- Measurement: Terrascope breaks down complex supply chains, products, and packaging into their individual components, and match the most accurate emissions factors for each constituent. The platform is able to measure emissions with 92% accuracy, offering businesses an opportunity to build operational resilience.
- Reporting: The platform empowers businesses to create and export reports in their desired formats, and seamlessly integrates with various reporting platforms through API integrations. Terrascope's user-friendly interface enables businesses to establish baselines, monitor progress, and make informed decisions and implement targeted climate actions.
Carbon accounting plays a vital role in addressing the urgent challenge of climate change. By employing diverse carbon accounting methodologies, organisations can gain comprehensive insights into their carbon impact and develop effective mitigation strategies.
In the collective effort to combat climate change, carbon accounting remains an indispensable tool to pave the way for a greener and more sustainable future. With proactive measures and collaborative efforts, we can work towards a world where carbon emissions are mitigated, and the impacts of climate change are minimised for generations to come.
Quick answers to questions you may have:
1. Why is carbon accounting important?
Carbon accounting is essential as it allows businesses to quantify their greenhouse gas emissions accurately. Understanding the carbon footprint helps identify emission sources, set reduction targets, and adopt sustainable practices to combat climate change effectively.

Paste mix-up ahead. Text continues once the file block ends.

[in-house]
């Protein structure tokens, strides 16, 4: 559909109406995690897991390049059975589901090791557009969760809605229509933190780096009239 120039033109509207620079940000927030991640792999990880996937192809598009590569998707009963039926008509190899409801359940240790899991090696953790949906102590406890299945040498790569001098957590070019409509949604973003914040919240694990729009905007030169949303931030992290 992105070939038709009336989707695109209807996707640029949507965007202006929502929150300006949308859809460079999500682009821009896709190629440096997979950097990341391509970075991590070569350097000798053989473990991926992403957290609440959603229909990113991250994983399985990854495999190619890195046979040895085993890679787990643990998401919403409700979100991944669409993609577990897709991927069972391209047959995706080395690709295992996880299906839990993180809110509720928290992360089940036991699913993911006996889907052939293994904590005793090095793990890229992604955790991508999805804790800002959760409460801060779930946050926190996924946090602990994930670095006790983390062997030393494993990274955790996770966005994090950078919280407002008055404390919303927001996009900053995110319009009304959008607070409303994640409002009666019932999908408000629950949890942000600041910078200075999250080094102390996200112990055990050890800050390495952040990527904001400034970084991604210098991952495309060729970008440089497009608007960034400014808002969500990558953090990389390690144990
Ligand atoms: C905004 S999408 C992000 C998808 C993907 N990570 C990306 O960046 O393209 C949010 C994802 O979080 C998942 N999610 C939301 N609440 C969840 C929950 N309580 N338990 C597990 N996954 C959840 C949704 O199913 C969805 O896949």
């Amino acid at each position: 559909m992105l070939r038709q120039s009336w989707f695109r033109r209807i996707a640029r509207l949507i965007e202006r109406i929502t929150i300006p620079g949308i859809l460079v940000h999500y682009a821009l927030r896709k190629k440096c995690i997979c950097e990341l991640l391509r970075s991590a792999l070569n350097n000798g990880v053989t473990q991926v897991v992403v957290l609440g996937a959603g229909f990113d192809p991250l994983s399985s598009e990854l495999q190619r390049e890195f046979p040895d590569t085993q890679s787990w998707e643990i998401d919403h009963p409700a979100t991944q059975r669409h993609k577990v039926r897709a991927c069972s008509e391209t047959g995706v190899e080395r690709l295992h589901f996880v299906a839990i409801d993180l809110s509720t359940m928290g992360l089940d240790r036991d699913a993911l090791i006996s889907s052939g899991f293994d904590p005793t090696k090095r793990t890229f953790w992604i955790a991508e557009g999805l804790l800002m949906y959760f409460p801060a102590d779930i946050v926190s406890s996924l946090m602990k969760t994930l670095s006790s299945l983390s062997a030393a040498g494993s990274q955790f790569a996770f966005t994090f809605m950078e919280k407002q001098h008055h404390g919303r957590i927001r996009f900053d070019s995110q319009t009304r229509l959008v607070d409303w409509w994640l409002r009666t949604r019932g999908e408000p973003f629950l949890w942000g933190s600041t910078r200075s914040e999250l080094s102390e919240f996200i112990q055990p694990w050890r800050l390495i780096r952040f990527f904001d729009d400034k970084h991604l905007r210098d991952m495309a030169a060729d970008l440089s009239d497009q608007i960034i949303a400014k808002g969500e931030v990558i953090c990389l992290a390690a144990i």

2. How can I measure carbon emissions for my business?
To measure carbon emissions for your business, you can employ various methods, including collecting activity data and using emission factors, conducting carbon footprint assessments, and implementing Life Cycle Assessments (LCA). Collaborating with sustainability experts and using standardised methodologies can ensure accurate measurement and reporting.
3. What are the benefits of tracking Scope 3 emissions?
Tracking Scope 3 emissions is crucial for a comprehensive understanding of a business’ environmental impact. It allows businesses to assess emissions throughout their value chain, engage with suppliers and customers, and identify opportunities for emission reduction collaboration.
4. How can carbon intensity metrics inform policy decisions?
Carbon intensity metrics, such as emissions per unit of GDP or energy consumed, provide valuable insights into the environmental efficiency of economic activities. Policymakers can use this data to shape climate policies, prioritise clean energy solutions, and drive sustainable economic growth.
5. What role does Terrascope play in carbon accounting?
Terrascope uses advanced data analytics and satellite technology to offer real-time and high-resolution insights into greenhouse gas emissions. It empowers stakeholders with accurate and up-to-date emission data, aiding informed decision-making and targeted climate actions on a global scale.